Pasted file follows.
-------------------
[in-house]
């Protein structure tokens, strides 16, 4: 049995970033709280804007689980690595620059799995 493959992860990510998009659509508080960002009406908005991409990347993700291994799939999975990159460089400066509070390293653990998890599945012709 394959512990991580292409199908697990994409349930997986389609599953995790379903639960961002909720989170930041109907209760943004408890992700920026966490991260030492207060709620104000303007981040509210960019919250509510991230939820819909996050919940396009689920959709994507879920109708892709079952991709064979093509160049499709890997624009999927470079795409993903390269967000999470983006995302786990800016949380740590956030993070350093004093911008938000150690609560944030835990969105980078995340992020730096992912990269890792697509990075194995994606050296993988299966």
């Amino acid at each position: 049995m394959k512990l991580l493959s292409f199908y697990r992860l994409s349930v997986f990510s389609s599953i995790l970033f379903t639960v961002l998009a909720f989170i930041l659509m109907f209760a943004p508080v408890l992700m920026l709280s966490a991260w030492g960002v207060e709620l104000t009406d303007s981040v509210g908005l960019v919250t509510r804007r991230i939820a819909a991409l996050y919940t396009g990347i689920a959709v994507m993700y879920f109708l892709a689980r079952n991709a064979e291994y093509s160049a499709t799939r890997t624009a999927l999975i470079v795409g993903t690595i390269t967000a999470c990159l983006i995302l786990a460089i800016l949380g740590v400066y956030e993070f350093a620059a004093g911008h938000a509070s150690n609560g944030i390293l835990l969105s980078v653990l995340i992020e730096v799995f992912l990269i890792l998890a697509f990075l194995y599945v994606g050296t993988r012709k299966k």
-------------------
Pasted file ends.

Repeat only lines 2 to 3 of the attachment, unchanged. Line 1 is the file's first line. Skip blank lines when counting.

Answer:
């Protein structure tokens, strides 16, 4: 049995970033709280804007689980690595620059799995 493959992860990510998009659509508080960002009406908005991409990347993700291994799939999975990159460089400066509070390293653990998890599945012709 394959512990991580292409199908697990994409349930997986389609599953995790379903639960961002909720989170930041109907209760943004408890992700920026966490991260030492207060709620104000303007981040509210960019919250509510991230939820819909996050919940396009689920959709994507879920109708892709079952991709064979093509160049499709890997624009999927470079795409993903390269967000999470983006995302786990800016949380740590956030993070350093004093911008938000150690609560944030835990969105980078995340992020730096992912990269890792697509990075194995994606050296993988299966």
């Amino acid at each position: 049995m394959k512990l991580l493959s292409f199908y697990r992860l994409s349930v997986f990510s389609s599953i995790l970033f379903t639960v961002l998009a909720f989170i930041l659509m109907f209760a943004p508080v408890l992700m920026l709280s966490a991260w030492g960002v207060e709620l104000t009406d303007s981040v509210g908005l960019v919250t509510r804007r991230i939820a819909a991409l996050y919940t396009g990347i689920a959709v994507m993700y879920f109708l892709a689980r079952n991709a064979e291994y093509s160049a499709t799939r890997t624009a999927l999975i470079v795409g993903t690595i390269t967000a999470c990159l983006i995302l786990a460089i800016l949380g740590v400066y956030e993070f350093a620059a004093g911008h938000a509070s150690n609560g944030i390293l835990l969105s980078v653990l995340i992020e730096v799995f992912l990269i890792l998890a697509f990075l194995y599945v994606g050296t993988r012709k299966k």